"We have some reservations about the concept of anonymity," explains its general secretary, David Eaglesham. "While it seems like an attractive idea on the surface, the reality is that most people in the immediate education community around the school will know who it is, so it doesn't necessarily have any effect on the individual concerned."

Mr Eaglesham believes a greater need is to educate children and parents.

"We need to make it clear to young people and their parents that if they think anything is wrong, they have a right to make an accusation but it must be founded, rather than a knee-jerk reaction and an unsubstantiated list of allegations."

The SSTA would, he says, seek damages if an allegation was malicious.

There needs to be a "cultural change", he says; the response needs to be society-wide. "I don't think we can solve it in an educational context in isolation."

He would like to see a high-profile campaign, along the lines of the seatbelt or drink-driving campaign, that could reach a wide audience and be effective.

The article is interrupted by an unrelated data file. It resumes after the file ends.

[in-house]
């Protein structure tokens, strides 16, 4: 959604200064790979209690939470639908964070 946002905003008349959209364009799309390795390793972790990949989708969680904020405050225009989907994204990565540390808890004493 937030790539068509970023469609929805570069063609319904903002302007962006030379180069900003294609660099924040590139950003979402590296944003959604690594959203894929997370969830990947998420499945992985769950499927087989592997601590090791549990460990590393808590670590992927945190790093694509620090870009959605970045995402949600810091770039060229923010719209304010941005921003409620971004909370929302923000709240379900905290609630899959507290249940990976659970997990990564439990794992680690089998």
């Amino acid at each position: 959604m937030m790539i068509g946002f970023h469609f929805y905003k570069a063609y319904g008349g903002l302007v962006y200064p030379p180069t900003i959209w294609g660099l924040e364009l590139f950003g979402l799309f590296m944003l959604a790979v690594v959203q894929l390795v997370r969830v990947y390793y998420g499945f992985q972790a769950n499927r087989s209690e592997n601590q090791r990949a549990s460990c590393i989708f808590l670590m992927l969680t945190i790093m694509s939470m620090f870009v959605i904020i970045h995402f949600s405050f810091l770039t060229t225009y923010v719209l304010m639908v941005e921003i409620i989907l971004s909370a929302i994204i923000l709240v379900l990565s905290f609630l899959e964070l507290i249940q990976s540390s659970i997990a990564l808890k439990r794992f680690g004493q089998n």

"We have been pressing the Executive to look at reinforcing the view that respect and tolerance are vital in order to run public services. It's not going to happen overnight; it's not going to happen in six months. But if we continue to reinforce the message, generation after generation, eventually people will internalise it and adapt their behaviour."

The headteachers' associations see no easy answers. It is a product of the litigious society we live in, says Bill McGregor, the general secretary of the Headteachers' Association of Scotland.

"The first question isn't 'What happened?'; it's 'Whose fault is it?'," he says. "The ball lies in the court of the local authorities. If a false accusation is made and the teacher has suffered, I think employers should have a duty to take action against those who have made the false allegations to ensure some form of redress."

Automatic suspension of the teacher should be scrapped, he insists. "The natural thing has been to suspend first, investigate later. Education authorities should be braver in protecting the interests of their employees."

The HAS president and headteacher of St John's High in Dundee, George Haggarty, says good practice at authority and school level are crucial and an open door policy for parents encourages a trusting relationship between a school and community. "The bottom line here is that most good schools try to build a good constructive relationship with most pupils. The school is often encouraged to mediate with the parents and reach some sort of amicable solution."